I’m writing this in Safari, the genesis of the WebKit project, while listening to music on Spotify, a WebKit-based music player. On my other monitor is GitHub’s Atom, a really damned fine programmers’ editor that has its roots in WebKit (to the point where you can inspect it and change the UI with stylesheets).
Just imagine if Microsoft had continued to actively develop, and perhaps even open-source, Trident (the IE rendering engine) in the early 2000s. (On second thought…best to just leave that alone.)
I’m writing this post in Safari 3.0 Beta for Windows XP. Yes, I kid you not — Apple has released Safari, its flagship Mac OS X browser, for Windows. It certainly doesn’t look much like a Windows app, as Apple seems to have created its own portable UI framework that it’s applying to its software for Windows now. It looks just like a Mac app, right down to using Lucida Grande for the titlebar. It even antialiases fonts like a Mac does.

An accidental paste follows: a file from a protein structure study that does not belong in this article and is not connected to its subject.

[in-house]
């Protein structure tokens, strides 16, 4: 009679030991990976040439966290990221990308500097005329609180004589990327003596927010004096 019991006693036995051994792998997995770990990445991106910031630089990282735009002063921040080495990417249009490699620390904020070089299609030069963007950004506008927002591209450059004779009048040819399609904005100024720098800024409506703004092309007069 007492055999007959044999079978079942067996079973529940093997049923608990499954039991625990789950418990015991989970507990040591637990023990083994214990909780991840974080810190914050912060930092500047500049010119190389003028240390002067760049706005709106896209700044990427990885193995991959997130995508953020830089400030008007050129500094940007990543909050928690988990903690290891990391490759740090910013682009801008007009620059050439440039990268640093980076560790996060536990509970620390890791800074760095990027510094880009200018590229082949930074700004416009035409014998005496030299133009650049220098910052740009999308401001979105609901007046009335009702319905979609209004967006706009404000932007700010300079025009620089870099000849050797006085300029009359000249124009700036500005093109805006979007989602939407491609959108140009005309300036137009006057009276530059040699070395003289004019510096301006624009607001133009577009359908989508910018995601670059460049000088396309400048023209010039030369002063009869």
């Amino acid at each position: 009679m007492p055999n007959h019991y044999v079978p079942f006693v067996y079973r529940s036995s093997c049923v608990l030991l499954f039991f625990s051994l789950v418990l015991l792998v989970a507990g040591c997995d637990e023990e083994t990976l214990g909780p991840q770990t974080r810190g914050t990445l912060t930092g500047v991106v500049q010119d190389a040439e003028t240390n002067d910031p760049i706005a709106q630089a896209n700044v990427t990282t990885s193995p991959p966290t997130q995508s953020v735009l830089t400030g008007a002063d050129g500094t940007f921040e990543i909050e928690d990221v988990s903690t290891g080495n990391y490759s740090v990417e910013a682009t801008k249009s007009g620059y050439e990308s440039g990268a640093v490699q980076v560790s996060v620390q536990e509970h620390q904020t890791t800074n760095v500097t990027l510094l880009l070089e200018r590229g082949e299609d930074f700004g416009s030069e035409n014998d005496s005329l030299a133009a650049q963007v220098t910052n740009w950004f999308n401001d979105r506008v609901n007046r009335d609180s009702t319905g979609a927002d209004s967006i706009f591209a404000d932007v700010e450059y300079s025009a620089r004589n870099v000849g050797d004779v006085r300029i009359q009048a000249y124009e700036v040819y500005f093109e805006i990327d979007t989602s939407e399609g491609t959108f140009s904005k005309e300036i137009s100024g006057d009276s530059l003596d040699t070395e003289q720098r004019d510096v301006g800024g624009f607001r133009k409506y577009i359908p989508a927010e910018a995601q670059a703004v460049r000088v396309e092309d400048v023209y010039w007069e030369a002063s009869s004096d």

In the ten minutes I’ve spent with it, it seems to be pretty fast and easy to use. The antialiasing will take some getting used to — I’m wondering if this is adjustable. Some of the fonts look pretty horrid, to be honest.
This is still amazing, though, and definitely nothing I saw coming. Good job, Apple — someone had to bring KHTML to Windows!